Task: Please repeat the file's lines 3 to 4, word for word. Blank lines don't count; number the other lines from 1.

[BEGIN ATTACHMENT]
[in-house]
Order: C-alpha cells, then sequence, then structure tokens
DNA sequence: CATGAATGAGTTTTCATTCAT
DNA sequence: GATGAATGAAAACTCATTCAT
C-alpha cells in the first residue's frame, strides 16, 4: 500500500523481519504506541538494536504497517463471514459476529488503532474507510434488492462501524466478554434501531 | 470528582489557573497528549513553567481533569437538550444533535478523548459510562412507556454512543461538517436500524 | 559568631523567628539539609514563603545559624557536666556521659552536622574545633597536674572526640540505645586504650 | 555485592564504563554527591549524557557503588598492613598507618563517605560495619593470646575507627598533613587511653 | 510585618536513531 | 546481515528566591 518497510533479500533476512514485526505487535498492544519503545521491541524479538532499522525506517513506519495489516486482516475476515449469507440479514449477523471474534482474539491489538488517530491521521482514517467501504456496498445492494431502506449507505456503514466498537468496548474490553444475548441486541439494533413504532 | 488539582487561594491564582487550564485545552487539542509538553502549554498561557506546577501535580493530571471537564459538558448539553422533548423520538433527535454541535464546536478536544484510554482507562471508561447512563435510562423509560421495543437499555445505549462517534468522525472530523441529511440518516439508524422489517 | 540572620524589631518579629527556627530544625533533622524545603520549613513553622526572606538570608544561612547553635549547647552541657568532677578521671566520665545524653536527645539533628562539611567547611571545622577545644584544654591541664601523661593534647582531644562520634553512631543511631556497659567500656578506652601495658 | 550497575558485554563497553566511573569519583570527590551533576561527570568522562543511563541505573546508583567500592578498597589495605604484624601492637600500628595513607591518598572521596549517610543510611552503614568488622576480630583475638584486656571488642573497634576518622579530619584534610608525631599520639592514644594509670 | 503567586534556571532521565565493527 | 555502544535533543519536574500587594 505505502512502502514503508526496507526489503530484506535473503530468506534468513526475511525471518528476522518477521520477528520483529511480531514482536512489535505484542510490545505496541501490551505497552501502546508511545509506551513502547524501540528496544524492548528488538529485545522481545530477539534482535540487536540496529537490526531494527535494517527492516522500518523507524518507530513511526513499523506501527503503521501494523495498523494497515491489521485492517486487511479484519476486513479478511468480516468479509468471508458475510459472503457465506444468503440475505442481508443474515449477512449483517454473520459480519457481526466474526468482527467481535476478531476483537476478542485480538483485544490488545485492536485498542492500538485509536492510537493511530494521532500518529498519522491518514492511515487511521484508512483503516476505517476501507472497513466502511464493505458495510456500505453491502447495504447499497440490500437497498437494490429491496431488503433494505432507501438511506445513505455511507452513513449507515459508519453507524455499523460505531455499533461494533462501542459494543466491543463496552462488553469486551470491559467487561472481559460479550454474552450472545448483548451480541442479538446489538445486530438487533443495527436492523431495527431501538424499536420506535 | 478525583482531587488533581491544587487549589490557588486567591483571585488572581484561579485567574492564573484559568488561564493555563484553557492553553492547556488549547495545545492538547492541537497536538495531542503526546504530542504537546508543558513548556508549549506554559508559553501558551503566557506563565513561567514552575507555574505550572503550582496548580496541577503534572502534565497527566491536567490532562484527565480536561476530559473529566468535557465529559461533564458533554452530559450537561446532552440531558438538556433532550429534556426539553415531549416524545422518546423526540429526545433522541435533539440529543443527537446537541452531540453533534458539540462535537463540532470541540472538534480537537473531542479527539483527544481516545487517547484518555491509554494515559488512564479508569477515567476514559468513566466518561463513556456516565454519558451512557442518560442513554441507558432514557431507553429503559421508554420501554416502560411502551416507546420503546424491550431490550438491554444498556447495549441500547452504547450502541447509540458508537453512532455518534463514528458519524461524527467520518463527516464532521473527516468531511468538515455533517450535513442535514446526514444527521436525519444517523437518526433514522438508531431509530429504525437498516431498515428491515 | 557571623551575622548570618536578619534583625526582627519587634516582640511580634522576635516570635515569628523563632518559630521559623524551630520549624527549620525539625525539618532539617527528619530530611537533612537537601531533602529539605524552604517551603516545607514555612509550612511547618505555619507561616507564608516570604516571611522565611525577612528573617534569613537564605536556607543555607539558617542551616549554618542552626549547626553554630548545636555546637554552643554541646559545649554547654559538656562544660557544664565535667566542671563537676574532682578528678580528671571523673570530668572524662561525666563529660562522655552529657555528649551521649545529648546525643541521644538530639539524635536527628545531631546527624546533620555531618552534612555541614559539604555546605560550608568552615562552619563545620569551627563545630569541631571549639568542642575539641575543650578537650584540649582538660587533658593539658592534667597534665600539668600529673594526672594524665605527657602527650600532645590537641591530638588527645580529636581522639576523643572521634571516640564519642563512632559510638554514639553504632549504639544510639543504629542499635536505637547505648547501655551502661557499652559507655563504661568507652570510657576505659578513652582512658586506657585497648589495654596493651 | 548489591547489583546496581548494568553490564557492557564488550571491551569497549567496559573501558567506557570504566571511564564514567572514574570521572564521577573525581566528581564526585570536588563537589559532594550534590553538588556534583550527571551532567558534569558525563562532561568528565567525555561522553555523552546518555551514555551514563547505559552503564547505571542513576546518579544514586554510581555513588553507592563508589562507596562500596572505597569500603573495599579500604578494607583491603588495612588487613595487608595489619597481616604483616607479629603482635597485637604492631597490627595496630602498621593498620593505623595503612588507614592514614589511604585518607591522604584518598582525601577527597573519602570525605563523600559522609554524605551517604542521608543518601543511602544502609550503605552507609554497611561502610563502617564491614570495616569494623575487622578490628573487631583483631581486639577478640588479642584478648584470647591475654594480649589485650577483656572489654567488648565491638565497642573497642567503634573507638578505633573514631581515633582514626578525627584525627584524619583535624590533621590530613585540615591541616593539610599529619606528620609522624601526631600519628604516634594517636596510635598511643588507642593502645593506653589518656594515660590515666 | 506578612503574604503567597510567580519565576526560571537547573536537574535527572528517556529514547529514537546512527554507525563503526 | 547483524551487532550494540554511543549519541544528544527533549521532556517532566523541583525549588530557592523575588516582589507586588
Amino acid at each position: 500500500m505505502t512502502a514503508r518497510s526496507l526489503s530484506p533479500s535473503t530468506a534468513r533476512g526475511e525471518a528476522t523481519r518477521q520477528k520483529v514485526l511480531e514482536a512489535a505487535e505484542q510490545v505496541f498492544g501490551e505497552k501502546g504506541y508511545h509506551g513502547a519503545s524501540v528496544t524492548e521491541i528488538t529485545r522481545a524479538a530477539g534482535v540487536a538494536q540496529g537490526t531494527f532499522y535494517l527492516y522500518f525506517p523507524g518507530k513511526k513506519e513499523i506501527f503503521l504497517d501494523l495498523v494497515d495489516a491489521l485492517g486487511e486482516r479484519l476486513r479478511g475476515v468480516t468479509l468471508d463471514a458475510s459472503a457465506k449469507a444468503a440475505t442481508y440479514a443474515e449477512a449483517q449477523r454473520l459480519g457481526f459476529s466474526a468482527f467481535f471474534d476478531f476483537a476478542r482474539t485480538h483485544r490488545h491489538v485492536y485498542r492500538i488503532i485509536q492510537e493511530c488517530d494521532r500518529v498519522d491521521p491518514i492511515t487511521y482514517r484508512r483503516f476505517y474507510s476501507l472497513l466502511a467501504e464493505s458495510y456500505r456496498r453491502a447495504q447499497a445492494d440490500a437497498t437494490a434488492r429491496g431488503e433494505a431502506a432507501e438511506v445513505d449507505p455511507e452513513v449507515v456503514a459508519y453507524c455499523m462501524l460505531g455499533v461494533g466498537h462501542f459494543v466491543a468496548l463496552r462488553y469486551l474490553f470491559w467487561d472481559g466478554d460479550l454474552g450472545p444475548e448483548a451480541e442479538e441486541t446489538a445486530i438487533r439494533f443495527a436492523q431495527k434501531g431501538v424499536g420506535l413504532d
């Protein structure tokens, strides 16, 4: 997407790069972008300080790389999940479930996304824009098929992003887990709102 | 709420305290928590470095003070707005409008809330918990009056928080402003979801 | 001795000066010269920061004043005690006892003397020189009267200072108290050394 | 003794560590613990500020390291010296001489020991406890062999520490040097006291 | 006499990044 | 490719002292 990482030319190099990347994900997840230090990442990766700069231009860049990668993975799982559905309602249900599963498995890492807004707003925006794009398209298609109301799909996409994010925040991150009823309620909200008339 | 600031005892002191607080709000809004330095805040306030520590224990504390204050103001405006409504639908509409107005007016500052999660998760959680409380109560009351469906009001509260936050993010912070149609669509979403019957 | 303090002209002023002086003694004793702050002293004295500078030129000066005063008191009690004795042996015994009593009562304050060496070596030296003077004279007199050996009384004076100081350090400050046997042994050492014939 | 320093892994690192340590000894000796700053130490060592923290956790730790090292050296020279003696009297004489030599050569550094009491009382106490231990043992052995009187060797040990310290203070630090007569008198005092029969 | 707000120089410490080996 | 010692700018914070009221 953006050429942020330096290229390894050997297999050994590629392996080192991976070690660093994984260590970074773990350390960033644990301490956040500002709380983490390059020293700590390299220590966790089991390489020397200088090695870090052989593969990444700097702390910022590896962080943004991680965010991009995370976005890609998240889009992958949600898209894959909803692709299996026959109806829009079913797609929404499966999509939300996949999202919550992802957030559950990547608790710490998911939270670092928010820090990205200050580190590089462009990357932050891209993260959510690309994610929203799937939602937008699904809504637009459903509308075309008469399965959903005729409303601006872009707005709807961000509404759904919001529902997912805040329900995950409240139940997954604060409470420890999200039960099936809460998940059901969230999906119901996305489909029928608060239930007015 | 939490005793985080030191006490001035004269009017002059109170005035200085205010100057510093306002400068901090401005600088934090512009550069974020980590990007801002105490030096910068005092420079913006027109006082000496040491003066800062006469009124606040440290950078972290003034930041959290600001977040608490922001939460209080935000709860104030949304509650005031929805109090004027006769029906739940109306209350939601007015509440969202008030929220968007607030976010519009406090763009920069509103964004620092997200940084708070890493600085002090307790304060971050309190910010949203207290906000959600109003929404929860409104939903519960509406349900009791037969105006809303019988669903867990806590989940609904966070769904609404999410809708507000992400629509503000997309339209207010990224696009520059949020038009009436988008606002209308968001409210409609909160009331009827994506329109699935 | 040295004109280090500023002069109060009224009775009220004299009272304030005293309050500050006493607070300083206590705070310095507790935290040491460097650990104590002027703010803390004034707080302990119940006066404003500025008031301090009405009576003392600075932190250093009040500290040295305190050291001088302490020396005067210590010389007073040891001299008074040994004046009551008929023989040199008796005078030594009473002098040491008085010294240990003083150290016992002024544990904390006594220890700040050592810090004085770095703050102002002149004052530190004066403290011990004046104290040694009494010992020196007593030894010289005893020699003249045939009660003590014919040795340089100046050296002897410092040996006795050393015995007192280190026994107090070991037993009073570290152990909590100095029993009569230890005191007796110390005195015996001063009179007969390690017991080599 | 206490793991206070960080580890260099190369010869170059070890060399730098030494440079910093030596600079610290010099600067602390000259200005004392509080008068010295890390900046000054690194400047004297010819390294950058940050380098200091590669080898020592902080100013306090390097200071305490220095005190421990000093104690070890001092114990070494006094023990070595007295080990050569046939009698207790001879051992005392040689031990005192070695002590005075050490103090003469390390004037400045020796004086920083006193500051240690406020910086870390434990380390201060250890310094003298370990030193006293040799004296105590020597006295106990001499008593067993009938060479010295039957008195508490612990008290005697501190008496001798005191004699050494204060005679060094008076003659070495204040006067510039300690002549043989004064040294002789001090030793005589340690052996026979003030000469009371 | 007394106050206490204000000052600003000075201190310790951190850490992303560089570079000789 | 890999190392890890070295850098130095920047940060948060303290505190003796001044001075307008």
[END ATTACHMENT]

DNA sequence: CATGAATGAGTTTTCATTCAT
DNA sequence: GATGAATGAAAACTCATTCAT